Probably there hasn't ever been such a wide choice for Goal of The Season in Hearts' history. Having consulted with several old people this seems to be A Fact. What's so pleasing is that this year's candidates come from a very broad base (one of the secrets of Hearts' success) - Maybury, McCann, McMullan, Valois and Severin have all scored screamers from outside the box; de Vries, Stamp, and Weir have provided high-class finishes following clever, intricate football. But another noticeable feature is how many great goals have been important, which makes it almost impossible to decide on the best goal Hearts have scored this season without taking its context into account.
Stamp, Weir and McCann are the particular stars
because of what their goals MEANT. But there's one I'd nominate as more
important than those: against the odds, born out of determination, superb
in its execution, and a springboard to greater things, both in the game itself
and for the rest of the season: it is the absolute acme of Hearts' this year.
When Nick Colgan threw the ball long to Alen Orman on the halfway line, Neil Janczyk half-tackled him, but Jean-Louis Valois, in spite of having a right old stinker of a game, flew back to complete the challenge, won the ball and Janczyk raced away with it. Not panicking, he saw the options, and in his mind he knew what he wanted to do. He did it. He picked out Kevin McKenna thirty yards away, himself having a poor game and a disappointing season, who peeled away from Zambernardi (Sandy Clark's Man of the Match, by the way!) and the header was perfection itself. We know what happened next.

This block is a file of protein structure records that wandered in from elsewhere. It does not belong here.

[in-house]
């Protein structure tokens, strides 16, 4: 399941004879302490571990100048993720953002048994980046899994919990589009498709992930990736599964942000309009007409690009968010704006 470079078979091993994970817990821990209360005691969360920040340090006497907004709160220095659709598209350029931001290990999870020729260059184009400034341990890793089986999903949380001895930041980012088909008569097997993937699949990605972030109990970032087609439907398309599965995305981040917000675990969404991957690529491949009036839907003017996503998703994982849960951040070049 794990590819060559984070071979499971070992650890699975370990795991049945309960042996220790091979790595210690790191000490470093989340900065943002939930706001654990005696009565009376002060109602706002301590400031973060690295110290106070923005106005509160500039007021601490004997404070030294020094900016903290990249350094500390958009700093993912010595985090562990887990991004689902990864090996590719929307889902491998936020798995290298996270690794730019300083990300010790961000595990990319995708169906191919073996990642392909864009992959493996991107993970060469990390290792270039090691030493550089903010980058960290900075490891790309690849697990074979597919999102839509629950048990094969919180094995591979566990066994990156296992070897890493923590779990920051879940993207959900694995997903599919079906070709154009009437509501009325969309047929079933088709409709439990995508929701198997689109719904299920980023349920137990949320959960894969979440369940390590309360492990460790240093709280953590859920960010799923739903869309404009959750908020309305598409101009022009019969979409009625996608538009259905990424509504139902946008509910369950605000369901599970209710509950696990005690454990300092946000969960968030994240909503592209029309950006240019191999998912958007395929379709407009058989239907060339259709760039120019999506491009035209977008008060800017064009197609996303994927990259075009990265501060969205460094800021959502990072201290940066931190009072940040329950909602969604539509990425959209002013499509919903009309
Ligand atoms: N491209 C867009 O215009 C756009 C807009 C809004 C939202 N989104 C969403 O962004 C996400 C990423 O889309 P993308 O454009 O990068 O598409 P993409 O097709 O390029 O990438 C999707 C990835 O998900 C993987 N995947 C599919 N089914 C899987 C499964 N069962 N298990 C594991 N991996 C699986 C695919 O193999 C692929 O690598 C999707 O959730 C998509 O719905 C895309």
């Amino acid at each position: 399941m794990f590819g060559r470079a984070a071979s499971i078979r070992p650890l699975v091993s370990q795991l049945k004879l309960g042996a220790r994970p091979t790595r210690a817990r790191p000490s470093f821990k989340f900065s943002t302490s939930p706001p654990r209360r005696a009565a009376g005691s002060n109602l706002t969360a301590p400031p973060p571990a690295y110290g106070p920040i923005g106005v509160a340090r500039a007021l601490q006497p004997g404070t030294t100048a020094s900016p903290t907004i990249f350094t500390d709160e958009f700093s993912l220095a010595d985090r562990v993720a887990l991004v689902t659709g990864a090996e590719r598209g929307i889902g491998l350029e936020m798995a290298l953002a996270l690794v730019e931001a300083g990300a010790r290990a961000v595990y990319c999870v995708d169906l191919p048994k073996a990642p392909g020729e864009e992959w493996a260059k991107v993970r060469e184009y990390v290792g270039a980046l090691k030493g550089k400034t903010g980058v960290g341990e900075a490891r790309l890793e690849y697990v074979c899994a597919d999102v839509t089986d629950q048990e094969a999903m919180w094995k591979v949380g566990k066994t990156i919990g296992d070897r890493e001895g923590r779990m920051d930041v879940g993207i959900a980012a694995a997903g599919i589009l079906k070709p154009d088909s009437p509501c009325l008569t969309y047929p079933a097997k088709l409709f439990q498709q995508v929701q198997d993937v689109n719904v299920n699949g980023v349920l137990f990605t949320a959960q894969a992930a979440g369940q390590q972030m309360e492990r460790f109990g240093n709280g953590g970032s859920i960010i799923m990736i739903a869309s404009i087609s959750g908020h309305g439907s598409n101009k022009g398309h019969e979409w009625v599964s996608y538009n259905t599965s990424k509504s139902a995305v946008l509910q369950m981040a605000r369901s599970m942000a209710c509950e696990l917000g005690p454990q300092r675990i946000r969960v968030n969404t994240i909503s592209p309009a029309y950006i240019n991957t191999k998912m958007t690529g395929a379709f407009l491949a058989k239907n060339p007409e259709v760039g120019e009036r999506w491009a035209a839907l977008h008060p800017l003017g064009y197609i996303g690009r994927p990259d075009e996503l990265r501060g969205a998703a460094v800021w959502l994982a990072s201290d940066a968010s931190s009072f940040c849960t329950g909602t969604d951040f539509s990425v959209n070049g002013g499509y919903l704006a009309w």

What makes it the goal of the season is that Hearts were losing, and were suddenly winning. Hearts were coming off the back of two lucky draws and two very bad, if different defeats (Dundee didn't have to be very good to beat us at home, and then we were well-horsed by Celtic on telly) and the season was threatening to cave in. (It's not important to this argument that Hibs were coming off five straight wins, but nice to remember it.) McKenna's goal proved something to the players and the supporters, and that is why a couple of ridiculous defeats (Motherwell and Falkirk) could be shrugged off (apart from a few uppity 'fans') and why late goals kept on flooding. Put it this way, without Kevin McKenna there would have been no Graham Weir.
And one final memory: Alex McLeish's miserable coupon on Sportscene afterwards. Gracious as ever. He wasn't even wearing a tie and certainly not the Burberry tie he wore at the 2001 Cup Final. I know a manager is meant to wear the club's colours, but that was just taking it too far.